A. No. Interest payments on government securities, like all government spending, comes from government de novo money creation. The bond holder’s account at the central bank is marked up.
Q. So there is no macroeconomic impact?
A. There may be no macroeconomic impact per se, but there are socio-political societal impacts in the form of widening inequality, increased political influence by the investor class, and perhaps most importantly, the exploitation of the public’s widespread misunderstanding of public deficits and debt.
Q. Does MMT have a political orientation?
A. Some progressives support the MMT lens, finding an economic foundation for government social spending in MMT’s assertion that government can never run out of money. But one MMT tenet that’s made it unpopular with some on the political left is its rejection of the justification for taxes on corporations, the wealthy, and stock trades to “pay for” social programs. MMT does not advocate for or against such taxes, but states unequivocally that taxes do not fund government spending. (See above.)
MMT supporters include conservatives, libertarians, et al.
Q. Given its stated observations regarding government spending, does MMT advocate governments should or may spend freely?
A. MMT states that monetary sovereignty opens “policy space” for government spending. However, MMT holds to the position that what and how much government spends should be determined by the democratic process.
Q. Does MMT claim there are no risks to government spending?
A. MMT gives credence to the widely held principle that government spending, like consumer spending, can lead to inflation if an economy is operating at or near “full productive capacity”.
But MMT thinkers point out that governments have been spending at unprecedented levels for the past several decades – US budget deficits are on the order of $1 trillion/year, while the Federal Reserve remains unable to hit its 2% inflation target, like its central bank counterparts in Japan and elsewhere. If budget deficits (or government spending generally) was going to deliver runaway inflation, we should have seen it – worldwide, and many years ago.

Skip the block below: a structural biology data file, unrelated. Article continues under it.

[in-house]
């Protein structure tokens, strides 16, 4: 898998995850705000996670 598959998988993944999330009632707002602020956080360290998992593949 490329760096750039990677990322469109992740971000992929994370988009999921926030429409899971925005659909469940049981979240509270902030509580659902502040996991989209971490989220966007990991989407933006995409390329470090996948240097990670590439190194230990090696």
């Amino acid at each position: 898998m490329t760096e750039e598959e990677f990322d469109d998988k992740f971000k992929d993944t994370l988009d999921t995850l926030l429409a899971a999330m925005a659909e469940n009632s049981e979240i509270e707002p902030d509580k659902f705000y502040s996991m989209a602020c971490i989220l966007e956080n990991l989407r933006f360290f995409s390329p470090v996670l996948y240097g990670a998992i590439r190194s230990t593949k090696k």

Q. So MMT does not advocate any specific government programs?
A. There is one exception, the federal Job Guarantee (JG). MMT’s developers argue:
Q. Why is this better than letting the market determine who works, (possibly with benefits extended to the unemployed)?
A. MMT contrasts these two options as maintaining a buffer stock (i.e. a reserve) of unemployed workers,
(today’s approach in most countries) vs. maintaining a buffer stock of JG workers. Buffer stocks maintain price stability,
(i.e. control inflation).
MMT argues there are many macroeconomic and socio-political advantages to the JG approach, including providing labor for infrastructure projects and other needs, setting wage and benefit minimums, maintaining worker employability, et al.
Q. Where did MMT come from?
A. MMT developed in the early 1990’s from discussions among economists, financial analysts and others on
the "Post-Keynesian bulletin board". The initial driver of the theory was analyst and trader Warren Mosler, who published a free pamphlet, Seven Deadly Innocent Frauds of Economic Policy, containing the genesis of MMT thought, and later a book,
University of Missouri, Kansas City. Wray published the first book on MMT.
Mitchell, Wray and Martin Watts have published an MMT-based macroeconomics text.